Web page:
Eating well to feel well is paramount at the best of times, but even more so now as we all navigate our way through challenging and unprecedented periods. Nutrition is important not just to stay physically healthy but also for your mental health, energy and overall mood and in the fifth part of our video series from the team of IRFU Performance Nutritionists, we explore the topic of gut health and fibre with Sophie Conroy, Performance Nutritionist with the Connacht Rugby Academy.
Gut Health And The Importance Of Fibre – Sophie Conroy, Performance Nutritionist with the Connacht Rugby Academy
Gut health is a buzz topic these days, but do you ever wonder what is ‘good’ gut health and how you optimise it?
A healthy gut is essential for good digestion, prevention of disease and is linked to overall healthy well-being. Nutrition plays a vital role in overall gut health. What we eat (or don’t for that matter), can have repercussions on the health of our gut.
Fibre is a carbohydrate that is an important component for healthy digestion which comes from plants. It helps ‘move’ food through our system.
There are two fibre types – soluble (fermentable) and insoluble (help to bulk up stool volume and improve motility). Both types are needed in our diets. Include a diverse diet rich in wholegrains, legumes, vegetables, fruits, nuts and seeds to ensure you obtain all of the necessary fibres.
Water is essential in the diet to allow fibre do its job effectively. We need 24g-35g of fibre every day to support our digestion and health.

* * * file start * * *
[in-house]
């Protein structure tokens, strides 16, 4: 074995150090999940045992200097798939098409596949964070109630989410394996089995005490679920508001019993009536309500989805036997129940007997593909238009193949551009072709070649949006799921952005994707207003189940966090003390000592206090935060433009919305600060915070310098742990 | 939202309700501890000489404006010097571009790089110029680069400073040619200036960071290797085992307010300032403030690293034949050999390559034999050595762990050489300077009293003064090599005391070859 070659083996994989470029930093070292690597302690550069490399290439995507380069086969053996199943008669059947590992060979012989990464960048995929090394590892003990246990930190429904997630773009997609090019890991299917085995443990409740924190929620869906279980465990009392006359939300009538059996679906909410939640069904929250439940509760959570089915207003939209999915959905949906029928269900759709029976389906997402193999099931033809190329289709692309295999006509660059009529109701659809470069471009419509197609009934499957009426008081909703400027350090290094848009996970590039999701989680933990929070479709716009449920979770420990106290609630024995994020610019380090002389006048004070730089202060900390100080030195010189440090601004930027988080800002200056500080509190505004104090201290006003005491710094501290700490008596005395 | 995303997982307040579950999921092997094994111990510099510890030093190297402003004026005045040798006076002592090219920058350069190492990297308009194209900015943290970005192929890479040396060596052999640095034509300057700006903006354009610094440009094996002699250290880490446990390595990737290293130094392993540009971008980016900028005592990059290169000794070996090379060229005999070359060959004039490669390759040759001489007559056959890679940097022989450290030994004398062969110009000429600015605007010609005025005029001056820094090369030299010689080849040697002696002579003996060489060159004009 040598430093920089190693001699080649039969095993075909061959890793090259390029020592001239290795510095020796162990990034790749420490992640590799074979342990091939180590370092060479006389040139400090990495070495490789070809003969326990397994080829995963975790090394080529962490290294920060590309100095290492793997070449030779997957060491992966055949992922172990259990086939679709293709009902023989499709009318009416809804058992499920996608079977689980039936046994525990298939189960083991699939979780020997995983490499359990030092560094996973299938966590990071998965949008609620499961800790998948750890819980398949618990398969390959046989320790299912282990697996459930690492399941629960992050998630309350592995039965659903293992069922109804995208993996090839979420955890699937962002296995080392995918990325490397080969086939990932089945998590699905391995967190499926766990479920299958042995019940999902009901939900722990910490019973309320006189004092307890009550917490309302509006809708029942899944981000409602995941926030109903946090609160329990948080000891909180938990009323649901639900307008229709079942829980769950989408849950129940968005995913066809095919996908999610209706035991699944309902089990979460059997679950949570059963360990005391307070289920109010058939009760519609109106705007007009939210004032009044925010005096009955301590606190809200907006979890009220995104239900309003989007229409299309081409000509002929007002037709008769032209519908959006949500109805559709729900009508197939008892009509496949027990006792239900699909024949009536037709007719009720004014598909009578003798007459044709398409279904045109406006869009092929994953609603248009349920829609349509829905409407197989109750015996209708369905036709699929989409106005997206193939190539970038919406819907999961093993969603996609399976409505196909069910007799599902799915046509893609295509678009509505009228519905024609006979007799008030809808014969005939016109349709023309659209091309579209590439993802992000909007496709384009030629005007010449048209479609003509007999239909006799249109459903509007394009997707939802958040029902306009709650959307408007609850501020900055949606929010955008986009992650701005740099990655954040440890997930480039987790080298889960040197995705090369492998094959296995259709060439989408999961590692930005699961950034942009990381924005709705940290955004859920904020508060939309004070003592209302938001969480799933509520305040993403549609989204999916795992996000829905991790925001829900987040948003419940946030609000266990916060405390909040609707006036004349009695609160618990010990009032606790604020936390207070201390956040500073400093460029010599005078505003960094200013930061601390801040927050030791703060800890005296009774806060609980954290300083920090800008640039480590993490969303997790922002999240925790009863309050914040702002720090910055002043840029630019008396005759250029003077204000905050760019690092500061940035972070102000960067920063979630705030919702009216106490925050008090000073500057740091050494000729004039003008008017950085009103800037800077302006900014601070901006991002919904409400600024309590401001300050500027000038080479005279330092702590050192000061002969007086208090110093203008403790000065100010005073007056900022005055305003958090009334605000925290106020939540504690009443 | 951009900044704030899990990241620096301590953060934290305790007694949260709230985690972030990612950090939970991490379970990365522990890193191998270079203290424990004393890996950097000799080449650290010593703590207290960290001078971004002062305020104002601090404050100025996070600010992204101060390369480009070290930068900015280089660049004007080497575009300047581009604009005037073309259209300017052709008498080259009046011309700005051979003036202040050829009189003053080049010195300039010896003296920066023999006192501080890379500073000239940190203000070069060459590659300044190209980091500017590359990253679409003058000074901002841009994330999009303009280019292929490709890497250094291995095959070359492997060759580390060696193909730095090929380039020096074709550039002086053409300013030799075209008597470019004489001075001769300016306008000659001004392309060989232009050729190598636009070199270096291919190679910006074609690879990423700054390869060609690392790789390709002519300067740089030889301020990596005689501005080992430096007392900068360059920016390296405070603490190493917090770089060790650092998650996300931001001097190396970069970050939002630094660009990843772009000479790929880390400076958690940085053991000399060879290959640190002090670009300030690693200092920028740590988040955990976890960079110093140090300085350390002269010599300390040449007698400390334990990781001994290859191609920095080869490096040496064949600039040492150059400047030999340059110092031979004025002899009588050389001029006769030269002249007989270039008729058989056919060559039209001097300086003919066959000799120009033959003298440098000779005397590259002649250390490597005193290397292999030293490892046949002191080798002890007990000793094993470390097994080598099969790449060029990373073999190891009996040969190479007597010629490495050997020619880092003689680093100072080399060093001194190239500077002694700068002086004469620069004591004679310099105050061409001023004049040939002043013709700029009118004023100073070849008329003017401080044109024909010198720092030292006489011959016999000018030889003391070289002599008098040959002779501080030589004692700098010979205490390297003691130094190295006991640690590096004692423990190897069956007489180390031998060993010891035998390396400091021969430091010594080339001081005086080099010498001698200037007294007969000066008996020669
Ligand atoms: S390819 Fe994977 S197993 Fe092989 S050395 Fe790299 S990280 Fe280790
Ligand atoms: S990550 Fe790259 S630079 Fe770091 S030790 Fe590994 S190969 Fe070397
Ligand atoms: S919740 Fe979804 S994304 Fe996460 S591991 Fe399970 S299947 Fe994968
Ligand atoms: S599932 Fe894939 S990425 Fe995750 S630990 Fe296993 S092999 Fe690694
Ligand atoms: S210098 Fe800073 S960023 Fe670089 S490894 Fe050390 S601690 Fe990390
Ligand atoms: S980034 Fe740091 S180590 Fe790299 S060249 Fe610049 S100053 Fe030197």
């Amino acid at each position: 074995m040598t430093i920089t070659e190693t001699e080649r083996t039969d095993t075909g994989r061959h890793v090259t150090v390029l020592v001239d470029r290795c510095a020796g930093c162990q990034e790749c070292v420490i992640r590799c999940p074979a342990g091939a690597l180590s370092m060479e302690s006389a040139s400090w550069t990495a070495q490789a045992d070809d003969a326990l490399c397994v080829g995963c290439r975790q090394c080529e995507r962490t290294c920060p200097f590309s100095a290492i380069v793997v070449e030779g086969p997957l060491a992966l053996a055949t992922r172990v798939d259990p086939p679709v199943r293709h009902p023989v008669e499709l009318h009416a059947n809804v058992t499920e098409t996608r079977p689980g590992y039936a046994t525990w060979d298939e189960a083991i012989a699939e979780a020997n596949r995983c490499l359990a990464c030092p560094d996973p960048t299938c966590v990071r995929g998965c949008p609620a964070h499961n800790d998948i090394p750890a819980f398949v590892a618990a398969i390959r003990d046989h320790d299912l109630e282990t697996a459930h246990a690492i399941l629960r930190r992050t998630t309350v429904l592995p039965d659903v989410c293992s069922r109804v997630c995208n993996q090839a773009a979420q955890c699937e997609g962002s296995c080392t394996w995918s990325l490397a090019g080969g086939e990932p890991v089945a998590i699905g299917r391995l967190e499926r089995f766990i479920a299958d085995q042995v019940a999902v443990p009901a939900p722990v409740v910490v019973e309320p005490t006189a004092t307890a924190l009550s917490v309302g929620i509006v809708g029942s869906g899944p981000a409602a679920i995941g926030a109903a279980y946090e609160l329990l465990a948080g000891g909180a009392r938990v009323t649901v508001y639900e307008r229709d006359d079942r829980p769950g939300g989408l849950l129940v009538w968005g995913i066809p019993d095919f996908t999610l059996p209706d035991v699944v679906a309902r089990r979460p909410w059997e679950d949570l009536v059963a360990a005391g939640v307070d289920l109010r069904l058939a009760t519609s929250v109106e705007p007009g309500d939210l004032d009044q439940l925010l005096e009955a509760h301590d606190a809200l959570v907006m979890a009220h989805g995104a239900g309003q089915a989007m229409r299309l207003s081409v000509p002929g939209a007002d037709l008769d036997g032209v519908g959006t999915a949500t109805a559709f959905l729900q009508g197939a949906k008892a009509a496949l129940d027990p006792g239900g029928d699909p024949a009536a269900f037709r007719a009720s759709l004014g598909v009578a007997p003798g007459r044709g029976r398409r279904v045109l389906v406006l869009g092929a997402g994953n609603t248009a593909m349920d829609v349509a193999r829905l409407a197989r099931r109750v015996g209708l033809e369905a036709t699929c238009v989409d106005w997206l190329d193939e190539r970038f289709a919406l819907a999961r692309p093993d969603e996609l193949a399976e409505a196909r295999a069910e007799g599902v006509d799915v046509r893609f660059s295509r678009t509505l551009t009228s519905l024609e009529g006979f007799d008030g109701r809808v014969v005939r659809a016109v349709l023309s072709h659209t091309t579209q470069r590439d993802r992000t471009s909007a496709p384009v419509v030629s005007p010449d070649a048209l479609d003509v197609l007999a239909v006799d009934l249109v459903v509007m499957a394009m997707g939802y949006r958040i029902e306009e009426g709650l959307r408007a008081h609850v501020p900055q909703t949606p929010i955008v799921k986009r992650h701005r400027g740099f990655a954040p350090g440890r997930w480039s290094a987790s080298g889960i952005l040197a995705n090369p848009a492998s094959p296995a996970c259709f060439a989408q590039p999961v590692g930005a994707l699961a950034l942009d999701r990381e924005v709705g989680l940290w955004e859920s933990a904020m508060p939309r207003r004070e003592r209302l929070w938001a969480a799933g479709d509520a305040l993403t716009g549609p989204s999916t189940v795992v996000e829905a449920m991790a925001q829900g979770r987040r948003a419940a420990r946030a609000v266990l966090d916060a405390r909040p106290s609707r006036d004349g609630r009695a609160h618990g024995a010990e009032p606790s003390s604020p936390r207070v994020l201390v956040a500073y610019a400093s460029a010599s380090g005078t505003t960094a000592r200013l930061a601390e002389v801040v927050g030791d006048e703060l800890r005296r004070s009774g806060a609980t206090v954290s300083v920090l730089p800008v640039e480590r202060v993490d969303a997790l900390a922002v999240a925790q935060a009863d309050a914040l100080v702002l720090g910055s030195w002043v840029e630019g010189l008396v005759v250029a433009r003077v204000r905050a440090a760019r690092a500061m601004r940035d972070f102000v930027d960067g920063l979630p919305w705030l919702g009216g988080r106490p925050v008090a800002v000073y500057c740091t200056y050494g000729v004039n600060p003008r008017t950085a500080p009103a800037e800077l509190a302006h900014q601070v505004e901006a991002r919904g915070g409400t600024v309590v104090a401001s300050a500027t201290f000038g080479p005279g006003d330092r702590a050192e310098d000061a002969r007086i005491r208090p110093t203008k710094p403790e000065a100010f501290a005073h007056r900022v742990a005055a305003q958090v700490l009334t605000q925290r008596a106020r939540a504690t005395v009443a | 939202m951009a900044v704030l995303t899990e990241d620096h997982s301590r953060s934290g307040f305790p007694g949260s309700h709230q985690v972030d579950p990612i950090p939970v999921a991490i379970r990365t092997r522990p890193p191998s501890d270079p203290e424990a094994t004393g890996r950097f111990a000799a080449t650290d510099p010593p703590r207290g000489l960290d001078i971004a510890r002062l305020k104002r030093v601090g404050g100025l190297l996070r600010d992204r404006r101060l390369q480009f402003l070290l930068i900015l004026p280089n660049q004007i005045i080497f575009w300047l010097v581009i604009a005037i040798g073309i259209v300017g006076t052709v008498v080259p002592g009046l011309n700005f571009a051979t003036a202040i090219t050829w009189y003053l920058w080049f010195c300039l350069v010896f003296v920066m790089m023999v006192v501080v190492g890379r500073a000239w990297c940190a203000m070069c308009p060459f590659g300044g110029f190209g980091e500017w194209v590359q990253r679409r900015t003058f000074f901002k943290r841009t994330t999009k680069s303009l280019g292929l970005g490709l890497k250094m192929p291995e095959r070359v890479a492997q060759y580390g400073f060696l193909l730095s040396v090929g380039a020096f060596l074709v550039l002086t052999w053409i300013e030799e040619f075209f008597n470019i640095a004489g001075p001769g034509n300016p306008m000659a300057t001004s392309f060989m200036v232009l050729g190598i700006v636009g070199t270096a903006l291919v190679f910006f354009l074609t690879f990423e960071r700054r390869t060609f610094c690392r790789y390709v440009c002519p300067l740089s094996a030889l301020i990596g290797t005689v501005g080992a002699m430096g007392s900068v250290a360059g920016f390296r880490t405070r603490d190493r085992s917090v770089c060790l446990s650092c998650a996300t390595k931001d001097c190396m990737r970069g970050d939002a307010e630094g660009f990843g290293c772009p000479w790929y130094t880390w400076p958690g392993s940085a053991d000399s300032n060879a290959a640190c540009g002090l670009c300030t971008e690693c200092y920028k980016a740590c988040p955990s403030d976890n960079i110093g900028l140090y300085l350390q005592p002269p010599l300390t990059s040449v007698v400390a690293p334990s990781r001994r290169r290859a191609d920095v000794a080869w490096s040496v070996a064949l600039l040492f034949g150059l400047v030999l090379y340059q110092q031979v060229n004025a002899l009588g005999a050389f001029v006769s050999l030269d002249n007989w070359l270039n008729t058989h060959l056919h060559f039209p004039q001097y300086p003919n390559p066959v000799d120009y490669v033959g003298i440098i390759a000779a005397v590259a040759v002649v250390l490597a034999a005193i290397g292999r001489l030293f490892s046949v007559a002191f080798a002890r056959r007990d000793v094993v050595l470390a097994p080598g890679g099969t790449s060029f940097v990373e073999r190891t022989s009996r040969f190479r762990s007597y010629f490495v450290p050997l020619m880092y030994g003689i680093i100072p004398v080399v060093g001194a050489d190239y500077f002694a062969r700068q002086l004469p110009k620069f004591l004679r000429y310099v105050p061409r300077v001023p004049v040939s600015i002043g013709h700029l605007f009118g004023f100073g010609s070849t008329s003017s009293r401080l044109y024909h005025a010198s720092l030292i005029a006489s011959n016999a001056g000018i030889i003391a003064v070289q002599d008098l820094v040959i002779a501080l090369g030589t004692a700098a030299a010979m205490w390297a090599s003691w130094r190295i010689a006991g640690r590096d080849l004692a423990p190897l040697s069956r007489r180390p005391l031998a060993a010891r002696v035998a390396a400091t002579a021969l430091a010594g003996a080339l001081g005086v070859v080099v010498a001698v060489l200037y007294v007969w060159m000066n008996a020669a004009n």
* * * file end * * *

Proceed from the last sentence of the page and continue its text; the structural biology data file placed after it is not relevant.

The modern western diet contains a lot of processed foods, which are less nutrient dense (i.e. don’t provide much nutrition in their contents). Therefore, limiting your intakes of these foods may help support a well-balanced gut.
Bacteria in our Gut
Our gastrointestinal tract naturally contains trillions of bacteria, both good and bad. Having the correct balance of these is essential for health. There are some things that can cause imbalance (age, use of antibiotics, IBS, the foods we eat).
A well balanced diet with diversity is important to maintaining good gut health. This diverse diet should include foods that contain both:
- Prebiotics, types of carbohydrates which help encourage the growth of good bacteria such as onions, leeks, garlic, and;
- Probiotics, which are ‘good’ bacteria found in certain foods (and supplements). Probiotics can improve the balance of bacteria in the gastrointestinal tract by competing with harmful bacteria. They are found in foods such as yogurts and fermented foods (kefir etc).
Including these foods as part of a well-balanced diverse diet should allow for a happy gut. There are cases where supplementation may be beneficial (i.e. those who suffer from gut related syndromes, travellers’ diarrhoea, individual issues, however these should be reviewed on an individual basis).
So, in summary, to ensure you are doing the most for your gut, include a well-balanced diverse diet, rich in fruit and veg, legumes, wholegrains, dairy, lean protein and limit your intake of processed foods.
You can read the first part of our Eat Well, Feel Well series with Emma Tester, Lead Performance Nutritionist Munster Rugby here, while Daniel Davey, Senior Performance Nutritionist with Leinster Rugby, explored the topic of nutrition fundamentals here and Marcus Shortall, Performance Nutritionist with the Ireland Sevens programme, discussed the different energy sources. Last week, Gary Sweeney, Performance Nutritionist with the IRFU National Talent Development Pathway, wrote about the topic of hydration.
For more on the IRFU’s Eat2Compete series for younger athletes, click here.